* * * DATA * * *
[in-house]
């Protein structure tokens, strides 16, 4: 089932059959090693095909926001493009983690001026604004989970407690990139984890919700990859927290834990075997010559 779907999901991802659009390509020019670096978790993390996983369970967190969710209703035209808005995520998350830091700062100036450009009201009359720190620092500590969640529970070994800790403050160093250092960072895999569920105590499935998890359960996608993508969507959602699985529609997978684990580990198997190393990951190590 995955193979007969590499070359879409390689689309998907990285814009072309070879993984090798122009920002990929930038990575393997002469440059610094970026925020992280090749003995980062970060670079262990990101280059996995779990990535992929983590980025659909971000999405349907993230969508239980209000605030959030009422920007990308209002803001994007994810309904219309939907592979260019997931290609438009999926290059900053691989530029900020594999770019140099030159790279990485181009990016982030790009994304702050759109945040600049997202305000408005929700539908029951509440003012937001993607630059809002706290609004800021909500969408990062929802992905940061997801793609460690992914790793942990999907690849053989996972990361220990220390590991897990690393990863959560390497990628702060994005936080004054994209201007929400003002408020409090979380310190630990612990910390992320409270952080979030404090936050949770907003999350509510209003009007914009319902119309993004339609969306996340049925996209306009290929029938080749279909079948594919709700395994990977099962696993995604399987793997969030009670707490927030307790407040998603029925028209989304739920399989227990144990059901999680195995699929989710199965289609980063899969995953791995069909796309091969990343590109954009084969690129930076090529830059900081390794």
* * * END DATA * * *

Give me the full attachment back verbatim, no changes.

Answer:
[in-house]
């Protein structure tokens, strides 16, 4: 089932059959090693095909926001493009983690001026604004989970407690990139984890919700990859927290834990075997010559 779907999901991802659009390509020019670096978790993390996983369970967190969710209703035209808005995520998350830091700062100036450009009201009359720190620092500590969640529970070994800790403050160093250092960072895999569920105590499935998890359960996608993508969507959602699985529609997978684990580990198997190393990951190590 995955193979007969590499070359879409390689689309998907990285814009072309070879993984090798122009920002990929930038990575393997002469440059610094970026925020992280090749003995980062970060670079262990990101280059996995779990990535992929983590980025659909971000999405349907993230969508239980209000605030959030009422920007990308209002803001994007994810309904219309939907592979260019997931290609438009999926290059900053691989530029900020594999770019140099030159790279990485181009990016982030790009994304702050759109945040600049997202305000408005929700539908029951509440003012937001993607630059809002706290609004800021909500969408990062929802992905940061997801793609460690992914790793942990999907690849053989996972990361220990220390590991897990690393990863959560390497990628702060994005936080004054994209201007929400003002408020409090979380310190630990612990910390992320409270952080979030404090936050949770907003999350509510209003009007914009319902119309993004339609969306996340049925996209306009290929029938080749279909079948594919709700395994990977099962696993995604399987793997969030009670707490927030307790407040998603029925028209989304739920399989227990144990059901999680195995699929989710199965289609980063899969995953791995069909796309091969990343590109954009084969690129930076090529830059900081390794």